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  • michelle grierson

More on blood memory.....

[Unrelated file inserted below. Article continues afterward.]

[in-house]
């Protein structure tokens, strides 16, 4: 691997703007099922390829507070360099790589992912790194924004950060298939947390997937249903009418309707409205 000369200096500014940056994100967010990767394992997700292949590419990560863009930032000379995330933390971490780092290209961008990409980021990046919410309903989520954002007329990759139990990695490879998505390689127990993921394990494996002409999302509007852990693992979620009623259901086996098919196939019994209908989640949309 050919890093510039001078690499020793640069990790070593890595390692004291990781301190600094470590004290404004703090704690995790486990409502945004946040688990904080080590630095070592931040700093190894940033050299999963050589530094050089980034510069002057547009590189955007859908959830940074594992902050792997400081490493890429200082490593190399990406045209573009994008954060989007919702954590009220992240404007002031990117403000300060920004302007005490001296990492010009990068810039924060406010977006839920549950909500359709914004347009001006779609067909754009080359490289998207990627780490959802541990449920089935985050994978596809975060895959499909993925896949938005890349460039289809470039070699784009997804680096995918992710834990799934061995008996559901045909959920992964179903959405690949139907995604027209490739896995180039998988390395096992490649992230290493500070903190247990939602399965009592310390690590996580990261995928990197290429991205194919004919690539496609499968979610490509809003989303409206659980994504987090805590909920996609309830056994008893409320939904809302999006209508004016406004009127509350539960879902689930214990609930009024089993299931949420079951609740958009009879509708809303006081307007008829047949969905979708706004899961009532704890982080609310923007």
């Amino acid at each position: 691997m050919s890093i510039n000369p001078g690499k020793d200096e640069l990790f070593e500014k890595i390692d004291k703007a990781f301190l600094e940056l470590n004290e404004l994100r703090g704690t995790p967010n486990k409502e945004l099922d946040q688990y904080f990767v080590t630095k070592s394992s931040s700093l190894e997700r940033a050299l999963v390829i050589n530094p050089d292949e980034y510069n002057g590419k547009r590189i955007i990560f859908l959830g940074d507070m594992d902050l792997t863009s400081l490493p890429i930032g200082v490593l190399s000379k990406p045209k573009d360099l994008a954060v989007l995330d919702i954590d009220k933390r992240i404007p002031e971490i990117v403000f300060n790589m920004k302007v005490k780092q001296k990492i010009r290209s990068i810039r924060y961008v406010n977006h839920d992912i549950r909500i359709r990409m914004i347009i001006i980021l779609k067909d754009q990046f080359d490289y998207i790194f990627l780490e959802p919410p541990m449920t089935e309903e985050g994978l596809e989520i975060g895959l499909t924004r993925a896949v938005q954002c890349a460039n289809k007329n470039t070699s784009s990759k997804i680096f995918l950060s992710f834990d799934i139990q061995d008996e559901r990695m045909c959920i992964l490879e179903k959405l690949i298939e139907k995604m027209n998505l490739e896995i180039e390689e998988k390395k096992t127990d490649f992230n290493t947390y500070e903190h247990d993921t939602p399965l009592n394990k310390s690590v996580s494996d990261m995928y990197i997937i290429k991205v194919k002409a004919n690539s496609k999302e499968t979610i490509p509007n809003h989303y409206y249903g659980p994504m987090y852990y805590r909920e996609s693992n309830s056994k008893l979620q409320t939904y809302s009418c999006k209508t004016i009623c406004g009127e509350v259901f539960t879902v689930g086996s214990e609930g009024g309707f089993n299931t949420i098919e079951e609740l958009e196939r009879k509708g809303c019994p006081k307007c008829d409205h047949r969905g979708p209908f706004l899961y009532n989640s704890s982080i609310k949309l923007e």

The Viking ship was enormous, filling the grand hall of the Oslo museum completely. Tourists milled about, marvelling at the size and grandeur, mesmerized by the whale-sized ribs, leaning in to examine the intricate carvings on the prow of the boat. My nine-year old son spied an empty balcony that overlooked the expanse of the ship, and the two of us rushed up the stairs, excited to get a bird’s eye view of history away from the crowds. Peering over the edge of the platform to see the interior of the massive vessel, I wasn’t prepared for what happened next. Immediately, my body started to tremble. Shivers traveled up my legs, my spine and out the top of my head. Something was bubbling through me that felt almost other worldly; I experienced wave after wave of what can only be called an odd recognition, almost like a memory. But that was impossible, wasn’t it? I started to cry, but I didn’t know why. My son reached for my hand, and we stood together, a profound awe rising and settling inside us.